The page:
During her most hedonistic years with Fleetwood Mac, Stevie Nicks claims that she and the band spent “millions” on cocaine. Their lifestyle and their growing habit had left the band on tenterhooks – their substance abuse had left their mark on the band and its members.

In 1986, a plastic surgeon advised the shining singing light of the band, Stevie Nicks, that if she enjoyed the idea of her nose remaining on her face she would have to quit cocaine. A hole had been burned in her nose by her extreme cocaine use, a hole roughly the size of a 5¢ piece. Finally, the penny dropped.

Nicks checked herself into the famous Betty Ford clinic, a rehab facility which has seen its fair share of gaunt famous faces and began to get clean of cocaine. It would take 30 days of 9-5 meetings but Stevie finally had the courage to throw away coke once and for all. She reflects on her time there and surviving an almost lethal bout of prescription drugs in this 2007 interview with The Telegraph, “So when I left Betty Ford, I felt that I was fine. But my world was terrified that I was not fine.”

Her world, it seems, would see her as the sun. Radiating in both creativity and money, Nicks would’ve provided a life for so many it’s no doubt they would’ve felt invested in her. That’s not to say that there wasn’t a genuine worry that Nicks could fall back into her cocaine habit. “They were terrified I was going to start doing it again. I think everybody knew I wasn’t an alcoholic, because I’m not; but I drank.” Her friends and family were keen for her to join AA, but “the next best thing in everybody else’s eyes was for me to go see a shrink. I really didn’t want to go. But I finally just said all right in order to get all of you off my back…”

That psychiatrist would set Stevie Nicks on a path towards destruction. It started when he prescribed a powerful tranquiliser called Klonopin. Nicks was initially hesitant about the drug but the shrink persevered, “he said to calm my nerves a little. I didn’t want to do it. He said, ‘You’re nervous.’ And I was nervous; I’m a nervous person. So I finally just said, all right.”

As Nicks’ says in the conversation with Mick Brown, a pivotal moment came when her mother had read an article while Nicks was in England and, “[it] said, you could see Stevie Nicks in there, but she was very sad and very quiet and she was just a shadow of her former self. And that article broke my heart.”

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Nicks continues, “And after that, it got worse, because he kept upping my dose. 1988 into ’89, I’m now not even writing songs any more. I was living in a beautiful rented house in the Valley, and just pretty much staying home.” It led to Nicks gaining weight and falling deeper into a state of depression, it continued to externally highlight the internal struggle she faced. The symptoms of which continued to worse “I started to notice that I was shaking all the time, and I’m noticing that everybody else is noticing it too. And then I’m starting to think, do I have some kind of neurological disease and I’m dying?”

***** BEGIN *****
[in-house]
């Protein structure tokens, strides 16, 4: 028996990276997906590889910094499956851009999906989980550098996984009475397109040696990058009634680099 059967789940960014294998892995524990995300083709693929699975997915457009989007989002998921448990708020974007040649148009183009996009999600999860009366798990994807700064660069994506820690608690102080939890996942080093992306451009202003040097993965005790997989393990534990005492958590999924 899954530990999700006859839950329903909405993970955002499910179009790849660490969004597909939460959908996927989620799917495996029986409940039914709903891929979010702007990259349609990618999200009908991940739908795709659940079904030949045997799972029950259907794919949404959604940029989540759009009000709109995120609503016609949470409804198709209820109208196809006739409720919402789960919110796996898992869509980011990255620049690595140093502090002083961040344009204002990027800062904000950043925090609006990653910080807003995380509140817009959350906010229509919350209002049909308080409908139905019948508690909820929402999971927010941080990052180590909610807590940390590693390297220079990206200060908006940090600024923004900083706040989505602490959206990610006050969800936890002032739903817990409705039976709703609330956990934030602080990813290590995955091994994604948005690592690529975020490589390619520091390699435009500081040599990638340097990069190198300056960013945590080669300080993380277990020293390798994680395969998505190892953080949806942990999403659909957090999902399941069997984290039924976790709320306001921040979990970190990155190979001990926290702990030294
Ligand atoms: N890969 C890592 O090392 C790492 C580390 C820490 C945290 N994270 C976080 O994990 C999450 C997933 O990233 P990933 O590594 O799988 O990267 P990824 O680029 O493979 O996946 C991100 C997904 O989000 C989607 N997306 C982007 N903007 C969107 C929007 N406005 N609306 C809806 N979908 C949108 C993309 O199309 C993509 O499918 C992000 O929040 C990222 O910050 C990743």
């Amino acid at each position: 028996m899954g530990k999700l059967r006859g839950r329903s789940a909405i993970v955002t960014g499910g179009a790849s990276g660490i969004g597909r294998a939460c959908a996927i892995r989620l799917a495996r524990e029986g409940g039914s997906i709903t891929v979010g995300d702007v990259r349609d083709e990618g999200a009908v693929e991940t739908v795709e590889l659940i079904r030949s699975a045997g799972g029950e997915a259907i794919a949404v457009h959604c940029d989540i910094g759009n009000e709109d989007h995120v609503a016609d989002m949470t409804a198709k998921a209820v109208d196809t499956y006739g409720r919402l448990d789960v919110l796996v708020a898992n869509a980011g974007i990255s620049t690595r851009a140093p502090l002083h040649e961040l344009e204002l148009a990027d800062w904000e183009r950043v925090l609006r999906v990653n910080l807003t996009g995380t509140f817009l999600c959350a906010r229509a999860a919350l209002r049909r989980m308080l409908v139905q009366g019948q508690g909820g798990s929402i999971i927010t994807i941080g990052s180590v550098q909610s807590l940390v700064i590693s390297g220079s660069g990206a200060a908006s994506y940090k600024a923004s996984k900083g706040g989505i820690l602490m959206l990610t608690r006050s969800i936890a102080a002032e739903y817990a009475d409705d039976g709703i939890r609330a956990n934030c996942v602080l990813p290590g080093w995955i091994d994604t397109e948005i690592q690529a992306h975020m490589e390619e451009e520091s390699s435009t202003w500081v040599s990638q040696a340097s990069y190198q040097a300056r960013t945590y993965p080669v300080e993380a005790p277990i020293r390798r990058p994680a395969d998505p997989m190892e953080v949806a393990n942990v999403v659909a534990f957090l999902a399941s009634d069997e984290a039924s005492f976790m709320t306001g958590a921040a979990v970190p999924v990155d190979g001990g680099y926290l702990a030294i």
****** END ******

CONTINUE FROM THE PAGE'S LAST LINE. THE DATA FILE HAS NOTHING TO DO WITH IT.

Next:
By 1993, the dosage of Kloponin was still increasing, and Nicks was beginning to see a spiralling pattern of more prescriptions and a furthering into depression. She notes that her family and friend were all worried about her. None more so than her personal assistant and friend, Glenn. The pair decided to test out the effects of the drug on Glenn to see just how damaging they may be. Nicks remarks, “I said, it won’t kill you, because it hasn’t killed me, but I just want to see what you think.”

Glenn proceeds to take the beefed-up dosage of medicine. As he tries to put up a stereo he is stopped within 30 minutes of taking the first set of pills, “he said, ‘I can’t fix the stereo and I don’t think I can drive home.’ And I said, ‘Well, good – just stay there, because I’m studying you.’ And he was almost hallucinating. It was bad.” It empowered Nicks to begin to take control of her life once again, for the first time in many years.

She picked up the phone to her shrink and told him the situation she was for the first time witnessing and not experiencing. She told the psychiatrists that Glenn had taken the pills prescribed for Nicks. She picks up, “the first words out of his mouth were, ‘Are you trying to kill him?’ And the next words out of my mouth were, ‘Are you trying to kill me?'”

Nicks admitted herself into Daniel Freeman Memorial Hospital in Venice Beach where it took her 47 days to fully detox. She reflects, “I nearly died. I moulted. My hair turned grey. My skin started to completely peel off. I was in terrible pain.” She worked hard to rid herself of the addiction to the drug which she says is wasted eight years of her life.

It the irony is still there for all to see. The ‘world’ or ‘powers that be’ which sent Nicks to the psychiatrist to keep her working (and making them money) would actually slowly add more and more cement to the feet of a floating Stevie Nicks. It would hold her back emotionally, physically, and creatively, it would almost end her career and life in music. She says, “It’s very Shakespearean. It’s very much a tragedy.”

But Stevie Nicks is a survivor.

Source: The Telegraph

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